There are few consoles that have defined the post-video game crash era as well as the Nintendo Game Boy. To this day, the Game Boy and its successor, the Game Boy Color, rank as the third best-selling consoles of all time. Nintendo can’t lay claim to inventing the video game handheld, but no company had seen or, for that matter, has seen, the same level of success since.
Looking back, the original Game Boy looks outdated and cumbersome to use but there is magic to it. The 16×16 screen resolution is downright ancient compared to the likes of the OLED 1080p Nintendo Switch but that’s okay!
Some thirty years after the original Game Boy was released, let’s take a look back at how this beloved handheld console came to be and why its many successors all feel just as great to use.
5 Facts About the Game Boy
- More than 118 million Game Boy and Game Boy Color units were sold.
- The Game Boy was the first video game console to visit outer space when it visited the Mir Space Station in 1993.
- The first Game Boy could run for up to 30 hours on two AA batteries.
- The release of the “Print and Play,”, the Game Boy digital camera and printer accessory, are likely responsible for the word “selfie.”
- When it was released, the Game Boy included a copy of Tetris which led to more than 35 million copies being available.
Game Boy Specs
|Game Boy||Game Boy Color||Game Boy Advance|
|Release Date||July 23, 1989||November 18, 1998||June 11, 2001|
|Discontinued||March 23, 2003||March 23, 2003||Q1 2008|
|Units Sold||118 million||118 million||81 million|
|Key People||Gunpei Yokoi, Hiroshi Yamauchi, Minoru Arakawa, Satoru Okada||Gunpei Yokoi, Hiroshi Yamauchi||Gwénaël Nicolas|
|Notable Games||Tetris, Super Mario Land, Baseball, Dr. Mario, Donkey Kong Land||Pokemon Pinball, Pokemon Gold and Silver, Super Mario Land, Wario Land 3||Super Mario Advance, Pokemon Emerald, V-Rally 3|
The History of Game Boy: What to Know
The name Gunpei Yokoi likely doesn’t mean much to many who aren’t intimately familiar with Game Boy history, but he’s a name every Nintendo fan should know. In 1987, Gunpei approached Nintendo’s President, Hiroshi Yamauchi with a prototype portable gaming device and speculated it would sell 25 million units in three years.
Even though many employees within Nintendo were uncertain that the Game Boy aka “DMG-01” (its original product name) would be successful, nicknaming it “DameGame” (hopeless in Japanese), Gunpei kept moving with his design and hardware. Around the same time, Tetris was presented to Nintendo of America’s President, Minoru Arakawa, with the hopes of porting it over to Nintendo’s new portable game system.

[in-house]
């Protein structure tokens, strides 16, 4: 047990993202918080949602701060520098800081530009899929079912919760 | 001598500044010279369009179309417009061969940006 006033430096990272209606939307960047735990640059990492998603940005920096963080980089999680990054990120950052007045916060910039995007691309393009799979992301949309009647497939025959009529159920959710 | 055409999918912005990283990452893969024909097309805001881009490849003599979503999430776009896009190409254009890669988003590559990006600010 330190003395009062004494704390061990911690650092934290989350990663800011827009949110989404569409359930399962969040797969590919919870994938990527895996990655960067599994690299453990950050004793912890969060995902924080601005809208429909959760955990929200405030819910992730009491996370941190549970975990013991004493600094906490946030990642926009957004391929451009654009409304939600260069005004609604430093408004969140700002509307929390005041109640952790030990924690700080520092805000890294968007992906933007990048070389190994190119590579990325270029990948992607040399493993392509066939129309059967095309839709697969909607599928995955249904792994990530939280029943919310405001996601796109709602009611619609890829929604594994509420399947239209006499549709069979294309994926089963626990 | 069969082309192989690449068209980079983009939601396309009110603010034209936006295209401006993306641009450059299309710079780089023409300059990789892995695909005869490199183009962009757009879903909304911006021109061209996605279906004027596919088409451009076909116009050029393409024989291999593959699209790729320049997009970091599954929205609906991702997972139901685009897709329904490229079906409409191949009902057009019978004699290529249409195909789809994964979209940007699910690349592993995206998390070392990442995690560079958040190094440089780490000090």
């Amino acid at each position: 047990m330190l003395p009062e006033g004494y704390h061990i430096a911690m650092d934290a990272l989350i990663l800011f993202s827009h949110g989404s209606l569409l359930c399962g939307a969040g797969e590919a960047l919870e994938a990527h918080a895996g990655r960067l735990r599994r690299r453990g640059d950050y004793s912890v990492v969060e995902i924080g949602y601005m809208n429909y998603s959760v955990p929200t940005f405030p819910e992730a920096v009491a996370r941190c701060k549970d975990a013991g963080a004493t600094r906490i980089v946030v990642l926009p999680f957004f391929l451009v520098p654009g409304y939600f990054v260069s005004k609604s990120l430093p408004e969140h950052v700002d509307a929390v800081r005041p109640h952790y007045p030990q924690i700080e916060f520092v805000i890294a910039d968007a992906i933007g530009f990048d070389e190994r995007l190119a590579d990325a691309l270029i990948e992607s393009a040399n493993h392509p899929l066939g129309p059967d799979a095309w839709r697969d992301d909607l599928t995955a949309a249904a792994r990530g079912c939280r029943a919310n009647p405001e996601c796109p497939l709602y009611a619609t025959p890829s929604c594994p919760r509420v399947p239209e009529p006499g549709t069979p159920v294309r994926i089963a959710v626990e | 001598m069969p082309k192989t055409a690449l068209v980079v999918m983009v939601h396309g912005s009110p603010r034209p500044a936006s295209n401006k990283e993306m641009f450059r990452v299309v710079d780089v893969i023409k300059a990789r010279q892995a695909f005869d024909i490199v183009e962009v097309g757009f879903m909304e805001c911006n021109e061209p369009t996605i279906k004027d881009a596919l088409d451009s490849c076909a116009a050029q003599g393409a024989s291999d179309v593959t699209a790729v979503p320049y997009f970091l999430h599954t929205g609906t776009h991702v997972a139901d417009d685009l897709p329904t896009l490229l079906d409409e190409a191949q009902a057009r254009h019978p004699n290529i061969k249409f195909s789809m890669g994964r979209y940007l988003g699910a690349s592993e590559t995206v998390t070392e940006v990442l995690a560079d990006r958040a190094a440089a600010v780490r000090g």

Arakawa would agree to package a copy of Tetris with every Game Boy just as the company packaged a copy of Mario with every NES purchase. Arakawa wouldn’t know it at the same time, but this decision turned out to be one of the best decisions in gaming history.
While Nintendo was aligned on including a copy of Tetris, internal debates between Okada and Yokoi continued around Game Boy hardware. Fierce discussions occurred about whether DMG-01 should be small and light, and arrive with an immediately recognizable library of game titles. Yokoi believed that players would only consider purchasing the Game Boy if it had enough battery life to last a train ride or a long road trip.
Yokoi won the debate and, as a result, the hardware offered a 160×144 pixel screen on a 2” display that showed only a few different shades of gray. The original hope was to release with a color screen but the technology wasn’t there to offer both that and a battery that lasted for hours.
Instead, Nintendo believed that as long as the company released a compelling lineup of games, players would overlook the black-and-white graphics as well as the lack of a backlight. Yokoi was right and as a result of his non-stop work to push Nintendo to believe in his plan, the Game Boy was able to last around 30 hours on four AA batteries.
Going to Market
When the Game Boy was released in Japan in April 1989 and in North America a few months later, Nintendo spent $10 million dollars promoting the Game Boy. What happened next was to everyone’s surprise as the Game Boy would go on and spark a global frenzy clearing out inventory as fast as Nintendo could bring hardware to retailers. Featuring interchangeable cartridges and excellent battery life, the Game Boy was a bonafide hit.
Game Boy Versions: Each Edition
Even at the time of its release, the Game Boy hardware wasn’t particularly impressive. The black and white 2-inch screen, the thick hardware frame, and the vertical setup weren’t thought to be what video game consumers would respond to. The hardware was pretty basic with four operation buttons: A, B, Select, and Start, along with the directional pad (d-pad nowadays). A volume control button sits on the right side of the hardware while a contrast dial lives on the left side.